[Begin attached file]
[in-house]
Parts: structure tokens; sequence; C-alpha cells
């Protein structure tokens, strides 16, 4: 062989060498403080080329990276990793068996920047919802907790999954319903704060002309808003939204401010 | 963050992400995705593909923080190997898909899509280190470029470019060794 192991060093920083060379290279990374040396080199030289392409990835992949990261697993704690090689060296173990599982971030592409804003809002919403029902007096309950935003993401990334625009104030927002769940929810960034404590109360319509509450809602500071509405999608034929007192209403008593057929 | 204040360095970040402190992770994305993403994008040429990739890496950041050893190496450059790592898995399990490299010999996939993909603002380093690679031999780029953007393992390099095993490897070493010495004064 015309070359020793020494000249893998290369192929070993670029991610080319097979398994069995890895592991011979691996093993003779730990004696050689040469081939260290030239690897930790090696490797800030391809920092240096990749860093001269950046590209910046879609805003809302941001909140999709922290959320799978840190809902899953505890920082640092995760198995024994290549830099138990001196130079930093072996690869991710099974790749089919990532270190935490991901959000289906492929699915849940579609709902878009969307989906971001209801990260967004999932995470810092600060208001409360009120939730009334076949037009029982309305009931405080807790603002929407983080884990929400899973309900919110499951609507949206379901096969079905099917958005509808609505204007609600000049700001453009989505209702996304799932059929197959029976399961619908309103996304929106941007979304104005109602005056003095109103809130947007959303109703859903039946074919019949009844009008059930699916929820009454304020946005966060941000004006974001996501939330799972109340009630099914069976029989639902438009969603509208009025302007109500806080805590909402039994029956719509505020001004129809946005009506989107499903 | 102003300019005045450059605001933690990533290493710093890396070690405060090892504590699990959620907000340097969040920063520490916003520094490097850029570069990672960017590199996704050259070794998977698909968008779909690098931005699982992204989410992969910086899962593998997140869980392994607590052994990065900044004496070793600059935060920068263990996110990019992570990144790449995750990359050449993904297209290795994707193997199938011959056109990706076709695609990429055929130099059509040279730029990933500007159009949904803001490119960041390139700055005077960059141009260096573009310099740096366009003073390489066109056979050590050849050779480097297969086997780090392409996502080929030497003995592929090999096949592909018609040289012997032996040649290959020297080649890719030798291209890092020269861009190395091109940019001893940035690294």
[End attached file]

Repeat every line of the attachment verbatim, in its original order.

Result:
[in-house]
Parts: structure tokens; sequence; C-alpha cells
């Protein structure tokens, strides 16, 4: 062989060498403080080329990276990793068996920047919802907790999954319903704060002309808003939204401010 | 963050992400995705593909923080190997898909899509280190470029470019060794 192991060093920083060379290279990374040396080199030289392409990835992949990261697993704690090689060296173990599982971030592409804003809002919403029902007096309950935003993401990334625009104030927002769940929810960034404590109360319509509450809602500071509405999608034929007192209403008593057929 | 204040360095970040402190992770994305993403994008040429990739890496950041050893190496450059790592898995399990490299010999996939993909603002380093690679031999780029953007393992390099095993490897070493010495004064 015309070359020793020494000249893998290369192929070993670029991610080319097979398994069995890895592991011979691996093993003779730990004696050689040469081939260290030239690897930790090696490797800030391809920092240096990749860093001269950046590209910046879609805003809302941001909140999709922290959320799978840190809902899953505890920082640092995760198995024994290549830099138990001196130079930093072996690869991710099974790749089919990532270190935490991901959000289906492929699915849940579609709902878009969307989906971001209801990260967004999932995470810092600060208001409360009120939730009334076949037009029982309305009931405080807790603002929407983080884990929400899973309900919110499951609507949206379901096969079905099917958005509808609505204007609600000049700001453009989505209702996304799932059929197959029976399961619908309103996304929106941007979304104005109602005056003095109103809130947007959303109703859903039946074919019949009844009008059930699916929820009454304020946005966060941000004006974001996501939330799972109340009630099914069976029989639902438009969603509208009025302007109500806080805590909402039994029956719509505020001004129809946005009506989107499903 | 102003300019005045450059605001933690990533290493710093890396070690405060090892504590699990959620907000340097969040920063520490916003520094490097850029570069990672960017590199996704050259070794998977698909968008779909690098931005699982992204989410992969910086899962593998997140869980392994607590052994990065900044004496070793600059935060920068263990996110990019992570990144790449995750990359050449993904297209290795994707193997199938011959056109990706076709695609990429055929130099059509040279730029990933500007159009949904803001490119960041390139700055005077960059141009260096573009310099740096366009003073390489066109056979050590050849050779480097297969086997780090392409996502080929030497003995592929090999096949592909018609040289012997032996040649290959020297080649890719030798291209890092020269861009190395091109940019001893940035690294």